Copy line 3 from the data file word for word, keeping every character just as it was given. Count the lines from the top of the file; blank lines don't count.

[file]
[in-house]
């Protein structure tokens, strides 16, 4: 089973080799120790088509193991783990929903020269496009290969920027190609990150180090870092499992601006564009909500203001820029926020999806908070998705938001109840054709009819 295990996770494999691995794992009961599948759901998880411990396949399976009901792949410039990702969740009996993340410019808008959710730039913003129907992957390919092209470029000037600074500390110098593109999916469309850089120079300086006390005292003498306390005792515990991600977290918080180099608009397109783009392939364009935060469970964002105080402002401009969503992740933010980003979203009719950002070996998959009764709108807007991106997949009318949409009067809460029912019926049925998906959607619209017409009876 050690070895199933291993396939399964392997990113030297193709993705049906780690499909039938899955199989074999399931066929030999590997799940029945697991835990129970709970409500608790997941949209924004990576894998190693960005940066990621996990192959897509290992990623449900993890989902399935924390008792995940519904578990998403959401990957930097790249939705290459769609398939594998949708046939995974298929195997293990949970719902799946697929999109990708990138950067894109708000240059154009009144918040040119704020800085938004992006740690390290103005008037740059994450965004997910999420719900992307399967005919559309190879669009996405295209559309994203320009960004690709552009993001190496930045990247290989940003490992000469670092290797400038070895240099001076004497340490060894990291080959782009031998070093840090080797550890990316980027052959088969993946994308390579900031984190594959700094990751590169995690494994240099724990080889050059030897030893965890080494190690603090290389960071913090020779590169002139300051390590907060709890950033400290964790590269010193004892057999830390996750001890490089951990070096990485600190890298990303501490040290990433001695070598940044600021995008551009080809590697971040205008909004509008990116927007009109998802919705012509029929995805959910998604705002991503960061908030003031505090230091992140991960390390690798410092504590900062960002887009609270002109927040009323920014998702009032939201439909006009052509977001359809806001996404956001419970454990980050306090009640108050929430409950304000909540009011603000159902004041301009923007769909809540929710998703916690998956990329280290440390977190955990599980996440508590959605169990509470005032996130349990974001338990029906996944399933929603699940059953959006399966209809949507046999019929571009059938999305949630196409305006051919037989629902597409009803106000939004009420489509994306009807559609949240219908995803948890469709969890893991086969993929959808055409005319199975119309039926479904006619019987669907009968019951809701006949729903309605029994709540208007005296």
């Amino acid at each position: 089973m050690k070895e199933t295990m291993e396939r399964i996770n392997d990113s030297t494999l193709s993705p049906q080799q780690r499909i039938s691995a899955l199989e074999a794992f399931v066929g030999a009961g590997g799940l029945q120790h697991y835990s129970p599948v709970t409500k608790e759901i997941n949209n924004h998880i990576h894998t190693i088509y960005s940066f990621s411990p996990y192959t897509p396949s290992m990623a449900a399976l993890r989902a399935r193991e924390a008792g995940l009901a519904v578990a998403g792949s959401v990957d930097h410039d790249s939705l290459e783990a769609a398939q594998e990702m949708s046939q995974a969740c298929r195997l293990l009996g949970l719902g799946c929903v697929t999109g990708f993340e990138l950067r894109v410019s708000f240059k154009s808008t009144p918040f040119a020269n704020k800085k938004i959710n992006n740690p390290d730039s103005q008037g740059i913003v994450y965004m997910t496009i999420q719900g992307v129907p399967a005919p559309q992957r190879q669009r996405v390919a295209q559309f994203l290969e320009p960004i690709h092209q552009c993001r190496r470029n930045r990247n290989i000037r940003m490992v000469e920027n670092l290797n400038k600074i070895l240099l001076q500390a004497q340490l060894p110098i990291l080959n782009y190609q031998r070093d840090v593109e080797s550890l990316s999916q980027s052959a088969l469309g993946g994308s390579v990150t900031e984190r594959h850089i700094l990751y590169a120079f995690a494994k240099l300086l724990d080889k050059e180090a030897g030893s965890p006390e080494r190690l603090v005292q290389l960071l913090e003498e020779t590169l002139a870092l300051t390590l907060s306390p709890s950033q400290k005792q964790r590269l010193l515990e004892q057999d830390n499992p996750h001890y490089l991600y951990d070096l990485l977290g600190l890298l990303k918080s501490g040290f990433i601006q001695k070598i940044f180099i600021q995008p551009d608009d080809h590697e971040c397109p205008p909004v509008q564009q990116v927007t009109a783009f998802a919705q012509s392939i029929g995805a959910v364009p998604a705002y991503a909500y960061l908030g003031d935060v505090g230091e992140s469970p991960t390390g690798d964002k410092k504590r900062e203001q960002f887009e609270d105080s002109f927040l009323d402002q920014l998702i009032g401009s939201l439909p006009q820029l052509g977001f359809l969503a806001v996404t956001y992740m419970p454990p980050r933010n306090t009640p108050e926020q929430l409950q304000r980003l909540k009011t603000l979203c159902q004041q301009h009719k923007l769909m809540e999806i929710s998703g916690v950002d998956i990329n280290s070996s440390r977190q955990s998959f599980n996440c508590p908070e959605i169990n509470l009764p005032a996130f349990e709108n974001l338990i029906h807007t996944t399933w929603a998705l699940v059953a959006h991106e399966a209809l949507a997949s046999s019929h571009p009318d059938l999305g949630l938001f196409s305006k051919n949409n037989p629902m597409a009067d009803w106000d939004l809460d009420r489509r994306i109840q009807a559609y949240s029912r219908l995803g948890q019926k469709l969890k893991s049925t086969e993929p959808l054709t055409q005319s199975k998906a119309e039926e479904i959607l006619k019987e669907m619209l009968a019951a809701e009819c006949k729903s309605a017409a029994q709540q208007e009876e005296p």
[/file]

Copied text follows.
């Amino acid at each position: 089973m050690k070895e199933t295990m291993e396939r399964i996770n392997d990113s030297t494999l193709s993705p049906q080799q780690r499909i039938s691995a899955l199989e074999a794992f399931v066929g030999a009961g590997g799940l029945q120790h697991y835990s129970p599948v709970t409500k608790e759901i997941n949209n924004h998880i990576h894998t190693i088509y960005s940066f990621s411990p996990y192959t897509p396949s290992m990623a449900a399976l993890r989902a399935r193991e924390a008792g995940l009901a519904v578990a998403g792949s959401v990957d930097h410039d790249s939705l290459e783990a769609a398939q594998e990702m949708s046939q995974a969740c298929r195997l293990l009996g949970l719902g799946c929903v697929t999109g990708f993340e990138l950067r894109v410019s708000f240059k154009s808008t009144p918040f040119a020269n704020k800085k938004i959710n992006n740690p390290d730039s103005q008037g740059i913003v994450y965004m997910t496009i999420q719900g992307v129907p399967a005919p559309q992957r190879q669009r996405v390919a295209q559309f994203l290969e320009p960004i690709h092209q552009c993001r190496r470029n930045r990247n290989i000037r940003m490992v000469e920027n670092l290797n400038k600074i070895l240099l001076q500390a004497q340490l060894p110098i990291l080959n782009y190609q031998r070093d840090v593109e080797s550890l990316s999916q980027s052959a088969l469309g993946g994308s390579v990150t900031e984190r594959h850089i700094l990751y590169a120079f995690a494994k240099l300086l724990d080889k050059e180090a030897g030893s965890p006390e080494r190690l603090v005292q290389l960071l913090e003498e020779t590169l002139a870092l300051t390590l907060s306390p709890s950033q400290k005792q964790r590269l010193l515990e004892q057999d830390n499992p996750h001890y490089l991600y951990d070096l990485l977290g600190l890298l990303k918080s501490g040290f990433i601006q001695k070598i940044f180099i600021q995008p551009d608009d080809h590697e971040c397109p205008p909004v509008q564009q990116v927007t009109a783009f998802a919705q012509s392939i029929g995805a959910v364009p998604a705002y991503a909500y960061l908030g003031d935060v505090g230091e992140s469970p991960t390390g690798d964002k410092k504590r900062e203001q960002f887009e609270d105080s002109f927040l009323d402002q920014l998702i009032g401009s939201l439909p006009q820029l052509g977001f359809l969503a806001v996404t956001y992740m419970p454990p980050r933010n306090t009640p108050e926020q929430l409950q304000r980003l909540k009011t603000l979203c159902q004041q301009h009719k923007l769909m809540e999806i929710s998703g916690v950002d998956i990329n280290s070996s440390r977190q955990s998959f599980n996440c508590p908070e959605i169990n509470l009764p005032a996130f349990e709108n974001l338990i029906h807007t996944t399933w929603a998705l699940v059953a959006h991106e399966a209809l949507a997949s046999s019929h571009p009318d059938l999305g949630l938001f196409s305006k051919n949409n037989p629902m597409a009067d009803w106000d939004l809460d009420r489509r994306i109840q009807a559609y949240s029912r219908l995803g948890q019926k469709l969890k893991s049925t086969e993929p959808l054709t055409q005319s199975k998906a119309e039926e479904i959607l006619k019987e669907m619209l009968a019951a809701e009819c006949k729903s309605a017409a029994q709540q208007e009876e005296p």